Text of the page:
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Science Center: A Relationship of Form and Function

Scott Strong, associate professor of biology, served on the faculty design team that helped plan Keene State’s new Science Center. He spoke at the Science Center ribbon-cutting on Thursday, Sept. 2.

“On behalf of the faculty and staff that will come to know the new Science Center as a home away from home I am honored to participate in this ceremony. While my brief comments regarding the Science Center stem from my perspective as a professor of Biology, I’m hopeful they relate to all of the scientific disciplines housed within its walls.

“Of frequent discussion in science lectures and experimental manipulation in science laboratories are the principles of thermodynamics and the relationship between form and function. Having worked for six years in the old building and been involved for two years with the numerous design steps leading to this opening day, I have noticed several connections between these two staples of scientific thought and our new Science Center.

“Most obvious among these comparisons between scientific principles and the Science Center pertains to first law of thermodynamics, which states that energy can not be created or destroyed. It is my professional opinion that this universal law of the conservation of energy has been violated in the design and construction of this building. I offer the structure behind me as proof. In stark contrast with the grey gloom and staleness that permeated the old Science Center there is a discernable sense of energy radiating throughout the new building. In my brief time in the new Science Center I have yet to pinpoint the exact source of this energy. It may originate from the solar panels perched upon the roof, from the vibrant sunflower hue of the walls, or from the copious amounts of sunlight that penetrate its glazed facade. Regardless of its origin, it is there now and it was not there before. It is my hope and expectation that this newly found energy source will serve as a catalyst toward promoting critical and creative thinking in our scientific pursuits, which are undoubtedly endergonic (energy requiring) activities.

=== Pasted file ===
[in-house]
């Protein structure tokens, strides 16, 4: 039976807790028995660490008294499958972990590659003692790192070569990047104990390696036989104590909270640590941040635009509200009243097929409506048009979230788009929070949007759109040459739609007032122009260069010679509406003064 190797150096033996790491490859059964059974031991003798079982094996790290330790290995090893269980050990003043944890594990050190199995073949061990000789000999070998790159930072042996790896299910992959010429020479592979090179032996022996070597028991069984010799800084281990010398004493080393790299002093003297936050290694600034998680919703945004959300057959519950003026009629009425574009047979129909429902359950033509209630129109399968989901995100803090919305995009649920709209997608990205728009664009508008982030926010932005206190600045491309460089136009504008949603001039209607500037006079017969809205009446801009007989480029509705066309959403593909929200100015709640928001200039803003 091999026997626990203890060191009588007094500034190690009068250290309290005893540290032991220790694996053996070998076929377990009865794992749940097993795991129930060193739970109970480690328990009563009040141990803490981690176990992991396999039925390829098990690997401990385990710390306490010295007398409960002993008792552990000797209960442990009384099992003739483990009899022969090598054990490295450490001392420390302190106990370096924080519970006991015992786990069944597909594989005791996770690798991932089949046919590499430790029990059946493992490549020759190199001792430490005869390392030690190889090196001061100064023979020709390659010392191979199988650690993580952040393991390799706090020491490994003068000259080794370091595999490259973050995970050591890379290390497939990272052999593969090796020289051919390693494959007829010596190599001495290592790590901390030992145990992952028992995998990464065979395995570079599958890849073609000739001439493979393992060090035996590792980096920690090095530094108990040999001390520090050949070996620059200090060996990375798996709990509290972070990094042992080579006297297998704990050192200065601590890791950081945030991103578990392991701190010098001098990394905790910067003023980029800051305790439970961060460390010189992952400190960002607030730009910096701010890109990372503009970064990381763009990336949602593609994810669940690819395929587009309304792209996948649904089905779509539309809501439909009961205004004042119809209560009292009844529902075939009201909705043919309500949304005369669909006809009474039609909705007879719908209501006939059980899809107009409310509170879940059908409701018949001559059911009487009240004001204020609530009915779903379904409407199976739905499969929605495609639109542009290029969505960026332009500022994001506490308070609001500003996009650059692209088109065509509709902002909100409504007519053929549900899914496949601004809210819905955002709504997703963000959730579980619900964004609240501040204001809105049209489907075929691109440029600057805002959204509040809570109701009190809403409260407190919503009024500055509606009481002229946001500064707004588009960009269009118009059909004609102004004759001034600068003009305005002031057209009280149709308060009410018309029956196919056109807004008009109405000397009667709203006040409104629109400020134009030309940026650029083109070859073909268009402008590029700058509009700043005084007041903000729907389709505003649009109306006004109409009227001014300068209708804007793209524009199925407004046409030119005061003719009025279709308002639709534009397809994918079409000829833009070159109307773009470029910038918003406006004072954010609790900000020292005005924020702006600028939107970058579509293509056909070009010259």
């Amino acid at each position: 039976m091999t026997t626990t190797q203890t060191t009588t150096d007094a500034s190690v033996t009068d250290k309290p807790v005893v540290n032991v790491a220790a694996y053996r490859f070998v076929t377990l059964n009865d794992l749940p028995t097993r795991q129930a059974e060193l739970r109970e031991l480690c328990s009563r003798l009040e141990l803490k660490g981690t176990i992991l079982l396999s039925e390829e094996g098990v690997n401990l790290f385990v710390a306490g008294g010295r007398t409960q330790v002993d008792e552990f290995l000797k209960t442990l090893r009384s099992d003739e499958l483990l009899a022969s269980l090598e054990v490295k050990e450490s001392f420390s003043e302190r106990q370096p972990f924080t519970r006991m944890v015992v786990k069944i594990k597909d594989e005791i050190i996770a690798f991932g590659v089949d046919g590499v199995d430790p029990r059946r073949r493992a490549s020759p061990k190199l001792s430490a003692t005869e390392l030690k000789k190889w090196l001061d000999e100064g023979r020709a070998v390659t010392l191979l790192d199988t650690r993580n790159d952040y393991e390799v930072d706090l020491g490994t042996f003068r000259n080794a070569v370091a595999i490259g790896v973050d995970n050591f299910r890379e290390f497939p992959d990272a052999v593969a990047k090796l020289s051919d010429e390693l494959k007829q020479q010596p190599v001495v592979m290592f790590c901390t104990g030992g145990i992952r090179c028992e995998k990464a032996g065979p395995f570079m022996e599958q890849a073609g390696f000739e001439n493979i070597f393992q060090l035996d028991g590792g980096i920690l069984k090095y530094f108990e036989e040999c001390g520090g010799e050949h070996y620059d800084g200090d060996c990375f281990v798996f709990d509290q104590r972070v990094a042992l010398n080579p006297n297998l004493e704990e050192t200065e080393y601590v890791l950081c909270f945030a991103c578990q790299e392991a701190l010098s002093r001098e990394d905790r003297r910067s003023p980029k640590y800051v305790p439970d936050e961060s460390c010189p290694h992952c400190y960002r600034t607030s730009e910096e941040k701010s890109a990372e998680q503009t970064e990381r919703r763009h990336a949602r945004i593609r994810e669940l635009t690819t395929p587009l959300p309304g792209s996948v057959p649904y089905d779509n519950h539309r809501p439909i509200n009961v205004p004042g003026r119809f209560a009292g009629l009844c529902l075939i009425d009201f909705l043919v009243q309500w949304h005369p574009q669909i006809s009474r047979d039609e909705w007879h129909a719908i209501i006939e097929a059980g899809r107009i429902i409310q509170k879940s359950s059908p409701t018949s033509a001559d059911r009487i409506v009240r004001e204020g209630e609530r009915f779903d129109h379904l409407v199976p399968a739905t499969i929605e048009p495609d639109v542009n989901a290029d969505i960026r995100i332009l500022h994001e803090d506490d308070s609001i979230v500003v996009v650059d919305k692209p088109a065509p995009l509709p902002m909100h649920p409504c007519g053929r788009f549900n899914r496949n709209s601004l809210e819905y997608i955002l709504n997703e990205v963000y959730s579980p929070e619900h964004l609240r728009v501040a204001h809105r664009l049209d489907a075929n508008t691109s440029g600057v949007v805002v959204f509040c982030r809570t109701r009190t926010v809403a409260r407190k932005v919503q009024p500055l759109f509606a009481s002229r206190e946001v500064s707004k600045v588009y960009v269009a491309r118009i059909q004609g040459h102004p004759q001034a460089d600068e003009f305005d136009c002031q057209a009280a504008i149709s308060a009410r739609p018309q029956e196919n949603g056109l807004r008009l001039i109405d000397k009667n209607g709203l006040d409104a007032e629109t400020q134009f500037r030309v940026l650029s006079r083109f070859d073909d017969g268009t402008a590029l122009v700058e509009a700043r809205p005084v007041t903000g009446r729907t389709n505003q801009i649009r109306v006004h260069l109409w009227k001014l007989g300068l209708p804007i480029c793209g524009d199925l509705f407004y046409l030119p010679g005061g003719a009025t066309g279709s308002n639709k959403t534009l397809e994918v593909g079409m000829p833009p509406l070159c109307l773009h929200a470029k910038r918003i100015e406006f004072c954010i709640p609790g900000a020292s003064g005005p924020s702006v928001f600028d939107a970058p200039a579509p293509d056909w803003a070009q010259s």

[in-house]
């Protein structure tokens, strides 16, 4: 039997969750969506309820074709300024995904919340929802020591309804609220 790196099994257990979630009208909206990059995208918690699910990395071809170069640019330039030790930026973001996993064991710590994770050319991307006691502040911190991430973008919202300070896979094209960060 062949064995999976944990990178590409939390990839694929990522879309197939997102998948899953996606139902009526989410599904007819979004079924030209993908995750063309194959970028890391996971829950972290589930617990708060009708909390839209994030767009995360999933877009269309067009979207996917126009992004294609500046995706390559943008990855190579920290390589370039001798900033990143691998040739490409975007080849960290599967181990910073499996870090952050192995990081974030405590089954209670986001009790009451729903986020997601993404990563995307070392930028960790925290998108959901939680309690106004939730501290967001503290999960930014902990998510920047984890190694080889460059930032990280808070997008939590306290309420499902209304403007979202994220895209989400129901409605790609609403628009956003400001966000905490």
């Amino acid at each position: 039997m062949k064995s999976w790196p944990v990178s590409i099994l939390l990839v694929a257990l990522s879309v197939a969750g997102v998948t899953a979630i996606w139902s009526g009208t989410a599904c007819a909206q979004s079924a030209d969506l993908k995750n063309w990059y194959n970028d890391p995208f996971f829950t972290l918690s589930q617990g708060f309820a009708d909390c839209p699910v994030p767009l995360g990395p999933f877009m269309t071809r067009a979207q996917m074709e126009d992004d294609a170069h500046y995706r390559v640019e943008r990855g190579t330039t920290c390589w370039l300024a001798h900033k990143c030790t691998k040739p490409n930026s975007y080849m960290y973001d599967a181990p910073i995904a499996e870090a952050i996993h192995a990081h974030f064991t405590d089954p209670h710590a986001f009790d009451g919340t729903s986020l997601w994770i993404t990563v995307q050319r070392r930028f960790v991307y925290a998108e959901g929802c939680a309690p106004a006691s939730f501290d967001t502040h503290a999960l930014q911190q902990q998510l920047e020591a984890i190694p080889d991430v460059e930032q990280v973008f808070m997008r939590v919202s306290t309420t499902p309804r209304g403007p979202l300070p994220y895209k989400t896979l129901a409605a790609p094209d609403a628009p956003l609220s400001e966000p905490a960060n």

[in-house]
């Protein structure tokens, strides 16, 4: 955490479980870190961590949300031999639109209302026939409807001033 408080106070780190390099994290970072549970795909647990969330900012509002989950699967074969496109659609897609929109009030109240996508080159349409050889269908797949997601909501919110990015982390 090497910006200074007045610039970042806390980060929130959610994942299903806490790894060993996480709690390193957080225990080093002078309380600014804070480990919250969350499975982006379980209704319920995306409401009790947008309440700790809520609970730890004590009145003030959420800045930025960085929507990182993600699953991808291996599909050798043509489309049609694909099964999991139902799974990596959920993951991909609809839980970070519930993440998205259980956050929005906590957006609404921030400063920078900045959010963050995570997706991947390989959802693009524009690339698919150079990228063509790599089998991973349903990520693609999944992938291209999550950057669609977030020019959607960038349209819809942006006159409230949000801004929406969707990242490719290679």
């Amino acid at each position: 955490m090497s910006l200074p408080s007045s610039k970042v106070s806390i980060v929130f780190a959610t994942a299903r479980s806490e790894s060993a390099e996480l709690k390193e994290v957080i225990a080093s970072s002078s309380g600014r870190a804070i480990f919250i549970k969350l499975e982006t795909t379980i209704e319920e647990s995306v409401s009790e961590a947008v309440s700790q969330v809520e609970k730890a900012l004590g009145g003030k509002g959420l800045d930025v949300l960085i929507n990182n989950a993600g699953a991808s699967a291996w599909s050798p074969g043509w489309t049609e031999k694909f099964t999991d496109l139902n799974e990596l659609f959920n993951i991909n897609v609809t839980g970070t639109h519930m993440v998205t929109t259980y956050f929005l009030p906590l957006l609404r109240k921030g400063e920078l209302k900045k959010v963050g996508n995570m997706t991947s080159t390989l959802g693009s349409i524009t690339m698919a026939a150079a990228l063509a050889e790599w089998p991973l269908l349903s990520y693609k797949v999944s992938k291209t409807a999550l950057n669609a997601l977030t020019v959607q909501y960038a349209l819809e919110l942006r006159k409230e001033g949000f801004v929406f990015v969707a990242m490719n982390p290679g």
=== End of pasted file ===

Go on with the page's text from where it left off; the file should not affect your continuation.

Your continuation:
“One can draw further connections between scientific principles and the Science Center by examining the relationship between form and function. A classic biological example of this relationship can be seen in the flight of a bird. The structure of a bird’s feathers, hollow bones, musculature, and nervous system, which have been molded by the evolutionary interplay of chance and necessity, function collectively to permit flight. This relationship between form and function can also be applied to the Science Center; however, while the issue of necessity certainly played a role in the decision to overhaul the Science Center, chance was but a minor factor in determining its current form. Its shape was carefully and creatively developed by architects, engineers and science faculty. This synergistic effort has culminated in appropriately sized, technology-rich classrooms, student study alcoves, a beautiful scientifically themed courtyard, and in my opinion the most important space in the new building, modern faculty/student research laboratories. Virtually every square foot of this structure was designed to foster an appreciation for and understanding of scientific thought. In this new environment science majors and non-majors alike will have the opportunity to learn science by doing science. Through design to construction we remained cognizant of the fact that science is a dynamic human endeavor, and in this magnificent building science will flourish at Keene State College. Simply put, the Science Center has evolved. As teachers, as mentors, as scientists we at last have a building with a form that fits our function.”

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